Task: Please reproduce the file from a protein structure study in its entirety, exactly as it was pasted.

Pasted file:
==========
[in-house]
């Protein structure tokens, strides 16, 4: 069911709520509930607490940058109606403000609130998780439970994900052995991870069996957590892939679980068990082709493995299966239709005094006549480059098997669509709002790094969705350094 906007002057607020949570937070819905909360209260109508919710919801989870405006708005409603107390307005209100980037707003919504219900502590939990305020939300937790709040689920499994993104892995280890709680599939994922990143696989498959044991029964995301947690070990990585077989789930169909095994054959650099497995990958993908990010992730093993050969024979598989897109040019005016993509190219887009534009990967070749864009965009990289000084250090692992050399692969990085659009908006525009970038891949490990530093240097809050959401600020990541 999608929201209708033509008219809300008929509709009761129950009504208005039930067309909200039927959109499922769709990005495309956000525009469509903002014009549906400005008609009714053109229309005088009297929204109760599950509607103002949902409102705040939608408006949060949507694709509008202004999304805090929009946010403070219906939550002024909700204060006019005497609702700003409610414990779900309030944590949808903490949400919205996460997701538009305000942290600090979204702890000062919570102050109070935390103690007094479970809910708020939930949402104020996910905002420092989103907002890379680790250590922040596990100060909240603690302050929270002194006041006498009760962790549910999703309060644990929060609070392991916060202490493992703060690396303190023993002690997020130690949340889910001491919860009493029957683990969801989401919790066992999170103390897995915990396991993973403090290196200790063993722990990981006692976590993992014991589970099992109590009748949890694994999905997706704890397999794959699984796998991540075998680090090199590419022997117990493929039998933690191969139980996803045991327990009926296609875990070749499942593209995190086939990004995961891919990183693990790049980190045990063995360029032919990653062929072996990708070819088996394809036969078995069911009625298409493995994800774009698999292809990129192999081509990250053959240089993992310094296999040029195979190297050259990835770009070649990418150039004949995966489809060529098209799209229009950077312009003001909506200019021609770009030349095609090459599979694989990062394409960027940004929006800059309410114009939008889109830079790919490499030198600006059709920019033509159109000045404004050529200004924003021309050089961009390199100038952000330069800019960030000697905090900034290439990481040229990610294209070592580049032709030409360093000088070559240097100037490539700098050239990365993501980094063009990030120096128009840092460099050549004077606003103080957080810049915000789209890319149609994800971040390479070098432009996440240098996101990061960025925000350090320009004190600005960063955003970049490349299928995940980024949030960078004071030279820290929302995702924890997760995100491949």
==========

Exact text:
[in-house]
């Protein structure tokens, strides 16, 4: 069911709520509930607490940058109606403000609130998780439970994900052995991870069996957590892939679980068990082709493995299966239709005094006549480059098997669509709002790094969705350094 906007002057607020949570937070819905909360209260109508919710919801989870405006708005409603107390307005209100980037707003919504219900502590939990305020939300937790709040689920499994993104892995280890709680599939994922990143696989498959044991029964995301947690070990990585077989789930169909095994054959650099497995990958993908990010992730093993050969024979598989897109040019005016993509190219887009534009990967070749864009965009990289000084250090692992050399692969990085659009908006525009970038891949490990530093240097809050959401600020990541 999608929201209708033509008219809300008929509709009761129950009504208005039930067309909200039927959109499922769709990005495309956000525009469509903002014009549906400005008609009714053109229309005088009297929204109760599950509607103002949902409102705040939608408006949060949507694709509008202004999304805090929009946010403070219906939550002024909700204060006019005497609702700003409610414990779900309030944590949808903490949400919205996460997701538009305000942290600090979204702890000062919570102050109070935390103690007094479970809910708020939930949402104020996910905002420092989103907002890379680790250590922040596990100060909240603690302050929270002194006041006498009760962790549910999703309060644990929060609070392991916060202490493992703060690396303190023993002690997020130690949340889910001491919860009493029957683990969801989401919790066992999170103390897995915990396991993973403090290196200790063993722990990981006692976590993992014991589970099992109590009748949890694994999905997706704890397999794959699984796998991540075998680090090199590419022997117990493929039998933690191969139980996803045991327990009926296609875990070749499942593209995190086939990004995961891919990183693990790049980190045990063995360029032919990653062929072996990708070819088996394809036969078995069911009625298409493995994800774009698999292809990129192999081509990250053959240089993992310094296999040029195979190297050259990835770009070649990418150039004949995966489809060529098209799209229009950077312009003001909506200019021609770009030349095609090459599979694989990062394409960027940004929006800059309410114009939008889109830079790919490499030198600006059709920019033509159109000045404004050529200004924003021309050089961009390199100038952000330069800019960030000697905090900034290439990481040229990610294209070592580049032709030409360093000088070559240097100037490539700098050239990365993501980094063009990030120096128009840092460099050549004077606003103080957080810049915000789209890319149609994800971040390479070098432009996440240098996101990061960025925000350090320009004190600005960063955003970049490349299928995940980024949030960078004071030279820290929302995702924890997760995100491949």